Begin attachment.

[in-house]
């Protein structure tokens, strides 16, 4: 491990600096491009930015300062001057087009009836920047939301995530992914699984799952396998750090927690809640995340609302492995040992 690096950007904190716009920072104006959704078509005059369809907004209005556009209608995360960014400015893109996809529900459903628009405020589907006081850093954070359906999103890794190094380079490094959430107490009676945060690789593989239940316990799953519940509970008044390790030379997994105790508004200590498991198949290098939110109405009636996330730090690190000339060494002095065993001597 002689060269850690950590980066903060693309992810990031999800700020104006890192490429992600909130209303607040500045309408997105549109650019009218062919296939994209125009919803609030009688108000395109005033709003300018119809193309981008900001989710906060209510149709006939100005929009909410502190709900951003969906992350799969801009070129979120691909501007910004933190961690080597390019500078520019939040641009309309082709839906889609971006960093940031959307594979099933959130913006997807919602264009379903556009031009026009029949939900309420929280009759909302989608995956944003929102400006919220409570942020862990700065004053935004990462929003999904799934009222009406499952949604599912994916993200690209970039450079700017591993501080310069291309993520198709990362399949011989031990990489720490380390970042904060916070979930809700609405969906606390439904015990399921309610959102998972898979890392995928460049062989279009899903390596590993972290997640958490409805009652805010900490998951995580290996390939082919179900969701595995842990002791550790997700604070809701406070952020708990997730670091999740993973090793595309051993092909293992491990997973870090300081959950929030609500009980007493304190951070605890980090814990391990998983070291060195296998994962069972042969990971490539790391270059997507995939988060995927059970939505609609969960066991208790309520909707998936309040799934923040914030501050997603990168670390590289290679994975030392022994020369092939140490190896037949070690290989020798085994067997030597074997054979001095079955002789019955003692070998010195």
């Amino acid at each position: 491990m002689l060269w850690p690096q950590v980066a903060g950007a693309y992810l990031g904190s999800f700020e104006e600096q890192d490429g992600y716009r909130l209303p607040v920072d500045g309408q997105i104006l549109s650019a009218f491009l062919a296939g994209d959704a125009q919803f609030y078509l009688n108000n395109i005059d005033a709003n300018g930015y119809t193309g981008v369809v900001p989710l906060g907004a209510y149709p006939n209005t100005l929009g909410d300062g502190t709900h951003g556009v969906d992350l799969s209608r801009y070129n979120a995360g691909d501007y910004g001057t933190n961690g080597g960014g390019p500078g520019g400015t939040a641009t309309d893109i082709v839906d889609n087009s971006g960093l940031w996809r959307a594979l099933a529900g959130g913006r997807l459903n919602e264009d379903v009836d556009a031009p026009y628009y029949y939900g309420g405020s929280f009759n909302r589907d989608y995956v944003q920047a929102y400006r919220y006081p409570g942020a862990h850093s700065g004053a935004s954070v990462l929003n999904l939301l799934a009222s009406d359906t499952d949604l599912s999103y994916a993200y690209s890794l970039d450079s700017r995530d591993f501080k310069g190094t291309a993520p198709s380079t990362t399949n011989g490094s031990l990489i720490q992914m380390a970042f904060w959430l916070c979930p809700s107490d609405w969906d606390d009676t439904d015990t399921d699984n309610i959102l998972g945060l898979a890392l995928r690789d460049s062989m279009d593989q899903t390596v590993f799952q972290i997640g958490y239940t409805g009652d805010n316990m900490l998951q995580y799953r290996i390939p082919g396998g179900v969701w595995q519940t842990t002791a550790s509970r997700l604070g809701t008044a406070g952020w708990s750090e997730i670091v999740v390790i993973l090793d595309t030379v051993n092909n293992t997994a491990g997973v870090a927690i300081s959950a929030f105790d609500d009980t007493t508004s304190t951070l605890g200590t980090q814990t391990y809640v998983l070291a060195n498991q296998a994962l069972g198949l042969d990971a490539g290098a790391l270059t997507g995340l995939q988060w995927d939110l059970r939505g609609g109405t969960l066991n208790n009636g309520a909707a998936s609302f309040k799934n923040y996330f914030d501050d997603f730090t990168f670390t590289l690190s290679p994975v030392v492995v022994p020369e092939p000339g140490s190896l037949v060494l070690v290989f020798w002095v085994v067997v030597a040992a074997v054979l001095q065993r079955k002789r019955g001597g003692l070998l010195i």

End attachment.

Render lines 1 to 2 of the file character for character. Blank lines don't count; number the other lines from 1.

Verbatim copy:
[in-house]
């Protein structure tokens, strides 16, 4: 491990600096491009930015300062001057087009009836920047939301995530992914699984799952396998750090927690809640995340609302492995040992 690096950007904190716009920072104006959704078509005059369809907004209005556009209608995360960014400015893109996809529900459903628009405020589907006081850093954070359906999103890794190094380079490094959430107490009676945060690789593989239940316990799953519940509970008044390790030379997994105790508004200590498991198949290098939110109405009636996330730090690190000339060494002095065993001597 002689060269850690950590980066903060693309992810990031999800700020104006890192490429992600909130209303607040500045309408997105549109650019009218062919296939994209125009919803609030009688108000395109005033709003300018119809193309981008900001989710906060209510149709006939100005929009909410502190709900951003969906992350799969801009070129979120691909501007910004933190961690080597390019500078520019939040641009309309082709839906889609971006960093940031959307594979099933959130913006997807919602264009379903556009031009026009029949939900309420929280009759909302989608995956944003929102400006919220409570942020862990700065004053935004990462929003999904799934009222009406499952949604599912994916993200690209970039450079700017591993501080310069291309993520198709990362399949011989031990990489720490380390970042904060916070979930809700609405969906606390439904015990399921309610959102998972898979890392995928460049062989279009899903390596590993972290997640958490409805009652805010900490998951995580290996390939082919179900969701595995842990002791550790997700604070809701406070952020708990997730670091999740993973090793595309051993092909293992491990997973870090300081959950929030609500009980007493304190951070605890980090814990391990998983070291060195296998994962069972042969990971490539790391270059997507995939988060995927059970939505609609969960066991208790309520909707998936309040799934923040914030501050997603990168670390590289290679994975030392022994020369092939140490190896037949070690290989020798085994067997030597074997054979001095079955002789019955003692070998010195």